Thank you for writing. I can’t make a diagnosis on the basis of a letter. For that you need to see a mental health counselor. But I can tell you that what you are reporting may be consistent with symptoms of OCD. On the other hand — and this is very important to consider — there is a difference between having some personal “quirks” and actual OCD. Many people have little rituals or habits or things they say to themselves when under stress that give them comfort or that help them manage some anxiety in doing a task. Many star athletes, for example, have rituals they engage in to give them luck. It is only when such habits start to interfere with social, occupational or academic functioning that they move from being quirky thoughts or behaviors to OCD. Further, to meet the criteria for OCD, the behaviors also have to be time-consuming (an hour or more a day) and cause you major distress. Your letter doesn’t indicate either.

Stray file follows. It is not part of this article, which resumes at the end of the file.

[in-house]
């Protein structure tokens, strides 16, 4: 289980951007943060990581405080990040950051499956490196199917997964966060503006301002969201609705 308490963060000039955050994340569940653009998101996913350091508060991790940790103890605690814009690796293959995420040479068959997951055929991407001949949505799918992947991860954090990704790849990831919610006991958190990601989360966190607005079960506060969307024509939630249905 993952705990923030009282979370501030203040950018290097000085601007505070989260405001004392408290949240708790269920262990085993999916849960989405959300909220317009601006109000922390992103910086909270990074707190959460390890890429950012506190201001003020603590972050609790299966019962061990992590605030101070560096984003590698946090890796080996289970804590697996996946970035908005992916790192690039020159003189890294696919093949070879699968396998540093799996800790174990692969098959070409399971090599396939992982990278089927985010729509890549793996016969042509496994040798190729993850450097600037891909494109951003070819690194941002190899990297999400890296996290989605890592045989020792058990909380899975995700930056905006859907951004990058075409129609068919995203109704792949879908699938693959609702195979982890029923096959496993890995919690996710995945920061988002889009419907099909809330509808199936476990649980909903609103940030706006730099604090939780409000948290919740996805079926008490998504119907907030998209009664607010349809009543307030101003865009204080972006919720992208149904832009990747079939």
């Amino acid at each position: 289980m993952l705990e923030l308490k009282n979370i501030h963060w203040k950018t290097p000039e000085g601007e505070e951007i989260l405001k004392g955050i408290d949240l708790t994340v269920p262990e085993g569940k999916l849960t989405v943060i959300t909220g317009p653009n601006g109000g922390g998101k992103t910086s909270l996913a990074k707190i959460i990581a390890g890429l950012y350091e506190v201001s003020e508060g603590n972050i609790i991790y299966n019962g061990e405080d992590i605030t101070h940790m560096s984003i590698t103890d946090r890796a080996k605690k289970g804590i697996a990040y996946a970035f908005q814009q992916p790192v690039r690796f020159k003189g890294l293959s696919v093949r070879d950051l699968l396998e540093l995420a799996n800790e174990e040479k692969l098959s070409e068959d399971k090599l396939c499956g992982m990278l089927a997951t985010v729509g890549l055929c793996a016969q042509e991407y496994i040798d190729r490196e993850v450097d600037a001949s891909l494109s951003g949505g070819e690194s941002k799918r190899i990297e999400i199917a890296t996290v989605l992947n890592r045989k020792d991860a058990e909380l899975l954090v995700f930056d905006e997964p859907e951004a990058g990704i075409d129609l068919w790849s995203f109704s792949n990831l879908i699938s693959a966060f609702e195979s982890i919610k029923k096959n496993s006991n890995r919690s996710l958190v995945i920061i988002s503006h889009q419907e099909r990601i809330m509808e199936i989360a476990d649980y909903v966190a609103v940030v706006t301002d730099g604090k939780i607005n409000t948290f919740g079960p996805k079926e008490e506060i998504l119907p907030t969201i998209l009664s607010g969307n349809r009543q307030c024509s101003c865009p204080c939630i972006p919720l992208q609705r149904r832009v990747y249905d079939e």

If you do have OCD, you can get treatment for it. The most effective method seems to be a type of Cognitive Behavior Therapy called Exposure and Response Prevention (ERP) that is done in weekly visits with a trained therapist. Sometimes the therapy is augmented with some medication, usually an SSRI (selective serotonin reuptake inhibitor). For that reason, it is preferable to see a therapist who collaborates with a psychiatrist, as only a psychiatrist can prescribe medication. Reportedly, 70% of people treated this way learn to manage their symptoms or eliminate them.
I suggest you see a therapist for an evaluation. You may find that your habits are within the normal range. If you do have OCD, you can discuss what type of treatment might be most helpful for you.
I wish you well.